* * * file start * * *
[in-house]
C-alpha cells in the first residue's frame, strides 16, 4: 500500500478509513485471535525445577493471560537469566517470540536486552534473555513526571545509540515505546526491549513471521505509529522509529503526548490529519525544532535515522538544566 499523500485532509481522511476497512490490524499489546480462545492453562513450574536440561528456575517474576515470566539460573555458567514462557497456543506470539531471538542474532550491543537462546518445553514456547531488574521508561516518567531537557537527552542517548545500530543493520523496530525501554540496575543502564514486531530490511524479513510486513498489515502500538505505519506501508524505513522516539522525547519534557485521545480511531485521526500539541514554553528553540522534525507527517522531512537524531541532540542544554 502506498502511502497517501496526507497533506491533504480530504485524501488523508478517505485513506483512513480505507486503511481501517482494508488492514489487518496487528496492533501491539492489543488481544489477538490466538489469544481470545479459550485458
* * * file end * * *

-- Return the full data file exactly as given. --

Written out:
[in-house]
C-alpha cells in the first residue's frame, strides 16, 4: 500500500478509513485471535525445577493471560537469566517470540536486552534473555513526571545509540515505546526491549513471521505509529522509529503526548490529519525544532535515522538544566 499523500485532509481522511476497512490490524499489546480462545492453562513450574536440561528456575517474576515470566539460573555458567514462557497456543506470539531471538542474532550491543537462546518445553514456547531488574521508561516518567531537557537527552542517548545500530543493520523496530525501554540496575543502564514486531530490511524479513510486513498489515502500538505505519506501508524505513522516539522525547519534557485521545480511531485521526500539541514554553528553540522534525507527517522531512537524531541532540542544554 502506498502511502497517501496526507497533506491533504480530504485524501488523508478517505485513506483512513480505507486503511481501517482494508488492514489487518496487528496492533501491539492489543488481544489477538490466538489469544481470545479459550485458